CHAPTER 4: INTEGUMENTARY SYSTEM

III.

Accessory Organs (continued) B. Nails: 1. Epithelium undergoing keratinization (active mitosis in lunula). 2. Functions: manipulation; protection of digit ends. C. Sweat Glands (Sudoriferous Glands) 1. Two types (based on glandular secretion): a. Merocrine (Eccrine) Glands: Structure: 1. coil in deep dermis 2. duct in dermis 3. pore at surface Characteristics: 1. respond to elevated temperature / exercise 2. no odor in secretion 3. function throughout life 4. not associated with hair follicles 5. Location: forehead neck back Secretion (merocrine) = water plus 1. salts and 2. wastes (urea and uric acid) Apocrine glands: Structure: ducts terminate into hair follicles Characteristics: 1. respond to stress / emotions 2. odor in secretion 3. begin to function at puberty & continue through life 4. associated with hair follicles 5. Location: armpits groin Secretion (apocrine) = sweat above plus 1. oil and 2. cellular debris. Modified Apocrine Glands 1. Ceruminous glands = external ear; secretion = earwax; 2. Mammary glands = breasts; milk.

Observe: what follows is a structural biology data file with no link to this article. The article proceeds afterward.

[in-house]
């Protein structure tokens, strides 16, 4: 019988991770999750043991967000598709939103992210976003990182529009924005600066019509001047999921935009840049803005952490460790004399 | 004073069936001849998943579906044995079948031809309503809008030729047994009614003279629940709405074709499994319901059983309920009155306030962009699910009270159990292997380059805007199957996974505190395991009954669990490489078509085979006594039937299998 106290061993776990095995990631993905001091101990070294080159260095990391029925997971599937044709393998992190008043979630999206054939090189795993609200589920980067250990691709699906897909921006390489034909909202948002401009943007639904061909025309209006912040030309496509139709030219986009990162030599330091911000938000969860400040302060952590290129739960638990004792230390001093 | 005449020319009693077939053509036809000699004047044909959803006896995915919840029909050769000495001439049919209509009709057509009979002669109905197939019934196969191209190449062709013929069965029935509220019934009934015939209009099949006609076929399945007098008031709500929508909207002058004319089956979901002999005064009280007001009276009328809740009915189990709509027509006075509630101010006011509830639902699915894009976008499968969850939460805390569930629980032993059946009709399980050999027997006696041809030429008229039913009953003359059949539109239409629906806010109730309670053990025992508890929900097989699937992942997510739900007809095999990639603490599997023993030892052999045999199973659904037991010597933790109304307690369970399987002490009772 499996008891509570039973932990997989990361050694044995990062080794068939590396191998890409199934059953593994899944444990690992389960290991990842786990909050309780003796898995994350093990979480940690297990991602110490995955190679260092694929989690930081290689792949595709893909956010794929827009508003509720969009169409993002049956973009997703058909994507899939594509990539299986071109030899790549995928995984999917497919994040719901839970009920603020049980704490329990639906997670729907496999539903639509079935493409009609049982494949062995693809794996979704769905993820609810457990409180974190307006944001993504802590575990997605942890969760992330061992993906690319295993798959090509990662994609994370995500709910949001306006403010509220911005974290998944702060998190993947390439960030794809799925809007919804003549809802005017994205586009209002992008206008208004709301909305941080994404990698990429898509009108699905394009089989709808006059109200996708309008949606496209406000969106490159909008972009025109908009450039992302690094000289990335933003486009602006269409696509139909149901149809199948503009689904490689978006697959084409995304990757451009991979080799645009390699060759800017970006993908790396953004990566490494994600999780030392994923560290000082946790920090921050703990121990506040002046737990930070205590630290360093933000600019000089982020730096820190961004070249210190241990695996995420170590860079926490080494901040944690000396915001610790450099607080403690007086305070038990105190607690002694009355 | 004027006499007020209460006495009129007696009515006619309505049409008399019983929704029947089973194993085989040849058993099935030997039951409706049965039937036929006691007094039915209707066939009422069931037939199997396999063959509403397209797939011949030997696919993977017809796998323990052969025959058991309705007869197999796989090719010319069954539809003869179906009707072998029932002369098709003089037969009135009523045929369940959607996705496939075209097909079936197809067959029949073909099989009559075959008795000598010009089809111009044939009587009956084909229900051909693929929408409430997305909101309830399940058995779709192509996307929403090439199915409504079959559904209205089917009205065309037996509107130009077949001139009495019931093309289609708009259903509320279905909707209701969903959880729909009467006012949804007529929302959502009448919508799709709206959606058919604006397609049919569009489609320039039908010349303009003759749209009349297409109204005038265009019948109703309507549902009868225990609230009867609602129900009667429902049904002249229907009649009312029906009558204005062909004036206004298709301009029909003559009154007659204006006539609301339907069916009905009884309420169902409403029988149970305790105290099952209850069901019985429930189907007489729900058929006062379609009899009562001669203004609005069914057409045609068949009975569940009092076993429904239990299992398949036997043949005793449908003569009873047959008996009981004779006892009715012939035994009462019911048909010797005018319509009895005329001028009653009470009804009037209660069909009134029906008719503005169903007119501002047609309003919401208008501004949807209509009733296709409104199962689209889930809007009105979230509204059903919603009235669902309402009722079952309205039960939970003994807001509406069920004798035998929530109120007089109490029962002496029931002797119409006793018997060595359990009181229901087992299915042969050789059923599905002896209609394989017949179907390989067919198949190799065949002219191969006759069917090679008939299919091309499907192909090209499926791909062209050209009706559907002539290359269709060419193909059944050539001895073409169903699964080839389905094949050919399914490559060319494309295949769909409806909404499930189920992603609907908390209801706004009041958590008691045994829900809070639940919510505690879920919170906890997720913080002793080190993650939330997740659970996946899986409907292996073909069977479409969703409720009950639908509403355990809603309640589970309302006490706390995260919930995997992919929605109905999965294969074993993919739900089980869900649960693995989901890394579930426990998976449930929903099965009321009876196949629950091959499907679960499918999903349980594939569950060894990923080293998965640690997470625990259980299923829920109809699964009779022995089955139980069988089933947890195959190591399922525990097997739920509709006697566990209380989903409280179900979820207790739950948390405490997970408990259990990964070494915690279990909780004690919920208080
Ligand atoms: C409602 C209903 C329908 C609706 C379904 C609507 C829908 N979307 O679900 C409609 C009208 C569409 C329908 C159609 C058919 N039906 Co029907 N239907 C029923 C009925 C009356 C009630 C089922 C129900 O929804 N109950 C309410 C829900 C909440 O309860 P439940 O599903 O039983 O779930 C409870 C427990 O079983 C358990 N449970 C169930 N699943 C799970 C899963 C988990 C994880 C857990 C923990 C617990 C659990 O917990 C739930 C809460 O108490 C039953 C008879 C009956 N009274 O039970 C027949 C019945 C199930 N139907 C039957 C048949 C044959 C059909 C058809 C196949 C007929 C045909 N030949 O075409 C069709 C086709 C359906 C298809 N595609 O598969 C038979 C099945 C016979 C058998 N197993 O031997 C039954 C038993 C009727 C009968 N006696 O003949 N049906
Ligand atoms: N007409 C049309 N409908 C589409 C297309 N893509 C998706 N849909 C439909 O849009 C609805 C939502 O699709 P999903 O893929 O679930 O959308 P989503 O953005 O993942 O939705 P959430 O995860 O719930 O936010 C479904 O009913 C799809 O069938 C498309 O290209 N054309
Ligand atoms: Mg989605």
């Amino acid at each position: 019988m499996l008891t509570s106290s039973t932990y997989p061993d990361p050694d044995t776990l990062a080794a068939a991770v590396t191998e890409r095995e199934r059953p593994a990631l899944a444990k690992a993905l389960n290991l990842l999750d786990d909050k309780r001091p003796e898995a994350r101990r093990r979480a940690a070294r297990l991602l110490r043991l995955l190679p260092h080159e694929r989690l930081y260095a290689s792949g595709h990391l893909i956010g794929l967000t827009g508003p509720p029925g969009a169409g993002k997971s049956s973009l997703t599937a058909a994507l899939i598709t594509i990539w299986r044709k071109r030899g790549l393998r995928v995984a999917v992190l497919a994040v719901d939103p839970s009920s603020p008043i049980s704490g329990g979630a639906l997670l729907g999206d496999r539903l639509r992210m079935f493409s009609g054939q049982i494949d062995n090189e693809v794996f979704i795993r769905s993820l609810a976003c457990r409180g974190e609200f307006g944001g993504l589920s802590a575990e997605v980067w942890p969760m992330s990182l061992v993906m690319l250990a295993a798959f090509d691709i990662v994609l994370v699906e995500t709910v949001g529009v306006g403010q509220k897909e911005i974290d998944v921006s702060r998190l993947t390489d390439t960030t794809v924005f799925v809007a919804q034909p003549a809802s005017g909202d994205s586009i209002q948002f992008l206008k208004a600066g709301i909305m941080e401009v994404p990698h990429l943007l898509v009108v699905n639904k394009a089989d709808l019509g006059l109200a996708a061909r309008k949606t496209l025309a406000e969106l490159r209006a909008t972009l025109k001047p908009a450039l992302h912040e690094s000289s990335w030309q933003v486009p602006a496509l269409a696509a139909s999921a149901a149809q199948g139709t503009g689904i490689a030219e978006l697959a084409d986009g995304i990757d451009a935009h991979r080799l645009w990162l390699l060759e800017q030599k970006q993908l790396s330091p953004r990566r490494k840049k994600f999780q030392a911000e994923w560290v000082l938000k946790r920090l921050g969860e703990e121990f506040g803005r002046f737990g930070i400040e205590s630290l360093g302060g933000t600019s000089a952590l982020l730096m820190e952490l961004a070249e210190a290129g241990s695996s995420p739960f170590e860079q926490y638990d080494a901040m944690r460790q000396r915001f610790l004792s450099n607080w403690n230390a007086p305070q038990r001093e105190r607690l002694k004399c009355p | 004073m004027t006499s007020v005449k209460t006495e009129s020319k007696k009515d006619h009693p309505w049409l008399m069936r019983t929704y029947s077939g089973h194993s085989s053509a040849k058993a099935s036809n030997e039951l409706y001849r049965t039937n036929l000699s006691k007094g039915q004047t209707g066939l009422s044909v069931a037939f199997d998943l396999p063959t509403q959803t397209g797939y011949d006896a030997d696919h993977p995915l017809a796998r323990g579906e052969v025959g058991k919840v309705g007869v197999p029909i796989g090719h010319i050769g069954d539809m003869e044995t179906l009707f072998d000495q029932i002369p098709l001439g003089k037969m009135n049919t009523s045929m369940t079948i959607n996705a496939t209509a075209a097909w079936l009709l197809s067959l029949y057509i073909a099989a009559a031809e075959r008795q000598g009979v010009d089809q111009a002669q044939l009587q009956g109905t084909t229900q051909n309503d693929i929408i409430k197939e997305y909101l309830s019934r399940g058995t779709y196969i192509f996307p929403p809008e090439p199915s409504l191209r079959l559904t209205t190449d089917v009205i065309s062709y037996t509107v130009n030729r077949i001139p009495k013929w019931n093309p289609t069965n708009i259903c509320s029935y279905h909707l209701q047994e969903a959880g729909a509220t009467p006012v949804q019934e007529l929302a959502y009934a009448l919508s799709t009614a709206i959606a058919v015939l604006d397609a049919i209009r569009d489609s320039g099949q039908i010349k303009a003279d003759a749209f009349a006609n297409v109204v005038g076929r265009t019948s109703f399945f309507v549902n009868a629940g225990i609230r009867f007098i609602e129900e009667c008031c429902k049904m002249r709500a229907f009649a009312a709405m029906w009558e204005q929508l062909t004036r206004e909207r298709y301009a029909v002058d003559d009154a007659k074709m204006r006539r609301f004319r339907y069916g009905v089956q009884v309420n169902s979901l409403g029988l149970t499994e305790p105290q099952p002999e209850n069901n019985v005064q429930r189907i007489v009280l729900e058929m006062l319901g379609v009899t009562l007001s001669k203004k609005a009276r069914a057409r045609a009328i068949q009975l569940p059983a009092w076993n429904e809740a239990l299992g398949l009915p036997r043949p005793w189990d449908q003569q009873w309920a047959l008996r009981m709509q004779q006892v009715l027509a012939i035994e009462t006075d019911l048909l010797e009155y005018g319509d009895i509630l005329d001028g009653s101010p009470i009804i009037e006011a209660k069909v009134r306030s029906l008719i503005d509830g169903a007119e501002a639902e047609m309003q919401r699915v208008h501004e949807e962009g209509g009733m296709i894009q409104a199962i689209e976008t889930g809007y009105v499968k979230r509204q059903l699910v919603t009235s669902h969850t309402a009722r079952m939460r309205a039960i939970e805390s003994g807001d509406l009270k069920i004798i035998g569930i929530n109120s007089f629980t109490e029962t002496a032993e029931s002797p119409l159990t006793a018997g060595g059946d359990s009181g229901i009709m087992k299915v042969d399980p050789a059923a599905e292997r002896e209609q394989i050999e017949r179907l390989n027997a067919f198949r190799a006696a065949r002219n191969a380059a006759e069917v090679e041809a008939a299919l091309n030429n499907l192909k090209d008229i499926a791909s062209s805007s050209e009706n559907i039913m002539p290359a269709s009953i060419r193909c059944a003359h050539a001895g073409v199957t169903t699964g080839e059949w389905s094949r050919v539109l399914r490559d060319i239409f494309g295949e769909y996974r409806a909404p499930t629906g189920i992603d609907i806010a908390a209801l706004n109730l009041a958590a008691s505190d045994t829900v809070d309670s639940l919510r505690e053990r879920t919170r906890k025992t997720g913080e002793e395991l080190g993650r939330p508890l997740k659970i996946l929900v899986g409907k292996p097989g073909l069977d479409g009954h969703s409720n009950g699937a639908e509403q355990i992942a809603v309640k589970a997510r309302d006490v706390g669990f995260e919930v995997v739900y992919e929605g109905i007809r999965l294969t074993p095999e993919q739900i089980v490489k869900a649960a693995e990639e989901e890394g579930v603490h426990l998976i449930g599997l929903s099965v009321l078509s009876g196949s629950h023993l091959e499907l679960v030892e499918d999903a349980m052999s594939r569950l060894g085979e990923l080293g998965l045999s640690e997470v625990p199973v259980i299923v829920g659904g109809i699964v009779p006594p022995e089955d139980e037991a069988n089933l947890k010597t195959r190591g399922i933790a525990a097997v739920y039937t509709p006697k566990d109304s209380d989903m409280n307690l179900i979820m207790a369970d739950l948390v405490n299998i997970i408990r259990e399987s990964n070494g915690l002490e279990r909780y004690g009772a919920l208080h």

b.

CHAPTER 4: INTEGUMENTARY SYSTEM III. Accessory Organs (continued) D. Sebaceous Glands: 1. 2. 3. holocrine gland (simple cuboidal epithelium); associated with every hair follicle; Secretion (holocrine) = sebum (i.e. oil). a. b. 4. 5. 6. fat cellular material

Sebum is secreted into hair follicle; Function: Sebum keeps skin & hair soft, pliable and virtually waterproof! Disorders: a. b. acne (hypersecretion of sebum; ducts clog & inflame seborrhea (hyperproduction of sebum; oily scales).